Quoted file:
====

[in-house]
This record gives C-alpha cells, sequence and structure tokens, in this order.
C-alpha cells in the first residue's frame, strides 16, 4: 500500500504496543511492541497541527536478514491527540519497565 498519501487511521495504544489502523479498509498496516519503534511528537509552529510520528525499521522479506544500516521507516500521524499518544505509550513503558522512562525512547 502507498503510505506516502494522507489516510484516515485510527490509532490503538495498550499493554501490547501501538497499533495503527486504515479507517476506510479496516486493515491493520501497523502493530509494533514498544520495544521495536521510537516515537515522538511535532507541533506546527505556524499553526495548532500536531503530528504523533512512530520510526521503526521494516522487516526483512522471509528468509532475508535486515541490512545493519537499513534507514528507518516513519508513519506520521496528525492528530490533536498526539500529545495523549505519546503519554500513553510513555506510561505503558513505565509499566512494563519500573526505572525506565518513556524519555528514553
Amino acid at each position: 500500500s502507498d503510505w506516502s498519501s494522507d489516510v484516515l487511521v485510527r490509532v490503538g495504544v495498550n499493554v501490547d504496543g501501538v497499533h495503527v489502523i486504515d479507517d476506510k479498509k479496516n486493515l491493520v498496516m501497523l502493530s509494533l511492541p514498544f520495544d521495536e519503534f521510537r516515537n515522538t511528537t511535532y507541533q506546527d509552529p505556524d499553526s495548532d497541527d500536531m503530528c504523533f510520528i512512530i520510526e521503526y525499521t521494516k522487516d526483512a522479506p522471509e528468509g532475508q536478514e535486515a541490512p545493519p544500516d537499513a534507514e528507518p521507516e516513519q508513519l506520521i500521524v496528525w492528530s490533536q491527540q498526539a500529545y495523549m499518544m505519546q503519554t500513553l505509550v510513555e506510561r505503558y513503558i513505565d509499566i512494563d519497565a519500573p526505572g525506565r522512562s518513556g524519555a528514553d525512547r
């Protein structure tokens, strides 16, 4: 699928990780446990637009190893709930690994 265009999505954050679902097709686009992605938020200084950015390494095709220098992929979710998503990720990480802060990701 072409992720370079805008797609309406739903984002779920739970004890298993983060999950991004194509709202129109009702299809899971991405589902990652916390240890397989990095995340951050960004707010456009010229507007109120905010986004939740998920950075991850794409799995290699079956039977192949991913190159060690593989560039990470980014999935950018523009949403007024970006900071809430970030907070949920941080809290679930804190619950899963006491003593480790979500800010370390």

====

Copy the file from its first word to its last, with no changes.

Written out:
[in-house]
This record gives C-alpha cells, sequence and structure tokens, in this order.
C-alpha cells in the first residue's frame, strides 16, 4: 500500500504496543511492541497541527536478514491527540519497565 498519501487511521495504544489502523479498509498496516519503534511528537509552529510520528525499521522479506544500516521507516500521524499518544505509550513503558522512562525512547 502507498503510505506516502494522507489516510484516515485510527490509532490503538495498550499493554501490547501501538497499533495503527486504515479507517476506510479496516486493515491493520501497523502493530509494533514498544520495544521495536521510537516515537515522538511535532507541533506546527505556524499553526495548532500536531503530528504523533512512530520510526521503526521494516522487516526483512522471509528468509532475508535486515541490512545493519537499513534507514528507518516513519508513519506520521496528525492528530490533536498526539500529545495523549505519546503519554500513553510513555506510561505503558513505565509499566512494563519500573526505572525506565518513556524519555528514553
Amino acid at each position: 500500500s502507498d503510505w506516502s498519501s494522507d489516510v484516515l487511521v485510527r490509532v490503538g495504544v495498550n499493554v501490547d504496543g501501538v497499533h495503527v489502523i486504515d479507517d476506510k479498509k479496516n486493515l491493520v498496516m501497523l502493530s509494533l511492541p514498544f520495544d521495536e519503534f521510537r516515537n515522538t511528537t511535532y507541533q506546527d509552529p505556524d499553526s495548532d497541527d500536531m503530528c504523533f510520528i512512530i520510526e521503526y525499521t521494516k522487516d526483512a522479506p522471509e528468509g532475508q536478514e535486515a541490512p545493519p544500516d537499513a534507514e528507518p521507516e516513519q508513519l506520521i500521524v496528525w492528530s490533536q491527540q498526539a500529545y495523549m499518544m505519546q503519554t500513553l505509550v510513555e506510561r505503558y513503558i513505565d509499566i512494563d519497565a519500573p526505572g525506565r522512562s518513556g524519555a528514553d525512547r
């Protein structure tokens, strides 16, 4: 699928990780446990637009190893709930690994 265009999505954050679902097709686009992605938020200084950015390494095709220098992929979710998503990720990480802060990701 072409992720370079805008797609309406739903984002779920739970004890298993983060999950991004194509709202129109009702299809899971991405589902990652916390240890397989990095995340951050960004707010456009010229507007109120905010986004939740998920950075991850794409799995290699079956039977192949991913190159060690593989560039990470980014999935950018523009949403007024970006900071809430970030907070949920941080809290679930804190619950899963006491003593480790979500800010370390």